During our “time off” in the summer, the most important thing we can do to improve as teachers is to reflect on the past school year. I truly believe that teachers who don’t use this time to reflect and renew burn out faster. Everyone reflects in different ways: some share their ideas with peers or mentors, others journal or blog, and some quietly meditate on the year. Although I don’t think how we reflect matters, and everyone should reflect in a way that’s best suited to them, the steps we take in reflection are incredibly important.
1) Start with the positive. This can’t be emphasized enough. When I meet with teachers to discuss a lesson I’ve observed, I ask them how they felt it went. Even though I ask them to start with the positive points, they usually jump straight to their weaknesses, to what went wrong… to how bad it was. We are own harshest critics, and yet, we absolutely must recognize our strengths in order to build on them.
Teachers need to make a long, very specific list of what they do do well – i.e: “I bond well with my students,” “I’m organized,” “I’m creative,” “I’m a risk taker,” “I stay up to date on new techniques,” “I teach procedures well,” “I use technology in the classroom,” “I’m a good listener,” “I’m patient,” “I give extra time to students who need it,” “I give specific feedback.”
Then they should look closely at the lessons that worked well for them: “changing the way I taught grammar to an exploration format was successful,” “my simulation in the WWII unit was inspiring,” “the kids loved making documentaries,” “the math explorations are helping my students gain deeper meaning.”
2) Look for areas of improvement. This can only happen after taking time to see the positive. It doesn’t mean beating yourself up for your weaknesses (“Oh, I’m so messy and disorganized… look at my desk!”). It means looking at how your weaknesses are intertwined with your strengths and how you can use one to improve the other. For example, “I’m very creative, but when I get caught up in a project, I lose time because of my lack of organization. How can I set up organizational tools to help myself?”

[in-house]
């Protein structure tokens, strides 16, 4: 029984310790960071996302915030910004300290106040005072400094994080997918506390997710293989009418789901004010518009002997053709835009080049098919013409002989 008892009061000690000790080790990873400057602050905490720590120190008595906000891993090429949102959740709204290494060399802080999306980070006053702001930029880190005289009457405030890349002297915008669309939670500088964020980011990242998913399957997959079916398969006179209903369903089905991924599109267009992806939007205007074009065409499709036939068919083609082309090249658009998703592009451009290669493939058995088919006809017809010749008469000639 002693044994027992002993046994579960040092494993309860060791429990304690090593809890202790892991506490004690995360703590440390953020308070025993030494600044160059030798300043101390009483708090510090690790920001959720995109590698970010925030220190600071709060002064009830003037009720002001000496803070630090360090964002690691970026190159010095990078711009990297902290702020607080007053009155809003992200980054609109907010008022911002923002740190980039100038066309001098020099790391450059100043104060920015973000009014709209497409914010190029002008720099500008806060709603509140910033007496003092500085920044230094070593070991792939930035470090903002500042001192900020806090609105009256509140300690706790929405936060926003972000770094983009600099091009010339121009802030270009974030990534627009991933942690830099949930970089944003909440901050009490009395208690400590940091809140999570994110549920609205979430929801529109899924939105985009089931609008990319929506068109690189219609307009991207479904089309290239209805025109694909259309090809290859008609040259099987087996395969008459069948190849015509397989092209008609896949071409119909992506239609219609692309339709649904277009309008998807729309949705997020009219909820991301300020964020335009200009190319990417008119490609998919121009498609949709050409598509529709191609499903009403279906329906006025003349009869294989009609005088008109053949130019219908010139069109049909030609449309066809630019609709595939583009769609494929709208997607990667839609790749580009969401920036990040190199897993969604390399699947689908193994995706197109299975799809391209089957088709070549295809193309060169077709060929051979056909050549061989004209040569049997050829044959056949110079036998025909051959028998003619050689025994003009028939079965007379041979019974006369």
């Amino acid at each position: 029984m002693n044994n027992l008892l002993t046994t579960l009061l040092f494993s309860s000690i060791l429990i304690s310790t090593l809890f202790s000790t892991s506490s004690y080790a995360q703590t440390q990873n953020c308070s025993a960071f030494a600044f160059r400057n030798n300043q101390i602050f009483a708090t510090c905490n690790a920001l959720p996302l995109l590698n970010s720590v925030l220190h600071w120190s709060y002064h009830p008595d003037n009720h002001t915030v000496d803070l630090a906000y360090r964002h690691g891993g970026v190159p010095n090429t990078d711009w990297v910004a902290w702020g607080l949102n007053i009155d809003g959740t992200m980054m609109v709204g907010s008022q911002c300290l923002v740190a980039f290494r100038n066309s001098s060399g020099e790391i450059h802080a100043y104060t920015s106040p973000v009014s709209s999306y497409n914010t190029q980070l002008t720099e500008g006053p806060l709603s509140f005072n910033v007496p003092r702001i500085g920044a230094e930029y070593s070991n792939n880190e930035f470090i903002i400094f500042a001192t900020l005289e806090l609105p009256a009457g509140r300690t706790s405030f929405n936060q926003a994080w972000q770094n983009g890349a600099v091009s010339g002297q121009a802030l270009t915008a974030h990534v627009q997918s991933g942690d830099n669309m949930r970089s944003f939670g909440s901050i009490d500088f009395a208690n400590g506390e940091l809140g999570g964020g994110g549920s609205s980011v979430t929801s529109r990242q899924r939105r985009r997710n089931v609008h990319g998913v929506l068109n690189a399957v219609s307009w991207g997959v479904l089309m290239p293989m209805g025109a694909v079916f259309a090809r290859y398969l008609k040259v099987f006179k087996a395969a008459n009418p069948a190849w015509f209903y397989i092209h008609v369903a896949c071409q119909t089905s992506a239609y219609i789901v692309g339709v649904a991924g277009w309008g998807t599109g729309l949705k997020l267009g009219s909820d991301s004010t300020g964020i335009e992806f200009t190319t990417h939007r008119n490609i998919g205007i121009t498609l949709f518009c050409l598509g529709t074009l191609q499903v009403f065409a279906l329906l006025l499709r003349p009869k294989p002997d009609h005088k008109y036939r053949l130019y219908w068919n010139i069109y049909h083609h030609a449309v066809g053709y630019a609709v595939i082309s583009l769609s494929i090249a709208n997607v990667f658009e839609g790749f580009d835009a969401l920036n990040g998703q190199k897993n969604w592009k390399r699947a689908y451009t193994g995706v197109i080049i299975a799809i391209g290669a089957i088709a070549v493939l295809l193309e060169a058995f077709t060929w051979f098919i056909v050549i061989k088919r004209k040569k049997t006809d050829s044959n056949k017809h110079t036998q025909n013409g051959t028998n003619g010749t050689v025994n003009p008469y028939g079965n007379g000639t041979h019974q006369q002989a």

Then it’s time to look at the lessons/units we taught. Lessons seem to fall into 3 categories:
- Great lessons that worked well. They may need a little tweaking, but they’re definitely keepers.
- Lessons that didn’t go well for one reason or another, but the idea is good and with some reformatting, they’re worth trying again.
- Lessons that sounded good in theory, but in reality… well, they’re not worth wasting more time on. Trash them and try something new.
3) Choose a couple of areas to work on. Don’t try to fix everything in one fell swoop – you’ll just feel overwhelmed and it’s likely to be unsuccessful. Instead, choose one or two of the most important things you want to work on. For instance, I might decide to give up control and let my students make more choices in the classroom. Setting this goal would affect the procedures I implement in the classroom, the classroom layout, the way I teach mini-lessons, and the way I give directions (leaving students free to make more decisions). I would do research on giving up control, find techniques, and begin to make them part of my repertoire.
Following that, choose some lessons or a theme to revamp. Do the research, imagine the personal changes you plan to make (above), and think about how they would affect the teaching of your lesson: “If I’m giving up control, in what ways can I further allow students to make choices in this unit?”
4) With your goals in mind, do some inspirational reading. Find a great “teacher book” that inspires you or read some of the incredible blogs that are online (on the sidebar of my blog, you’ll see a list of the blogs I read regularly for motivation and inspiration – feel free to start there. Most of these bloggers also mention the blogs they follow, so this is a never-ending fount of information). Reading about someone else’s adventures in teaching can give you that “aha!” moment that reinvigorates you for September.
Reflecting on the positive, then choosing one or two things to work on without overwhelming yourself is the slow but steady way to improve your teaching without burning out. Remember, teaching is one of the toughest jobs in the world… give yourself a pat on the back for every wonderful thing you do for your kids and then gently and kindly allow yourself to grow.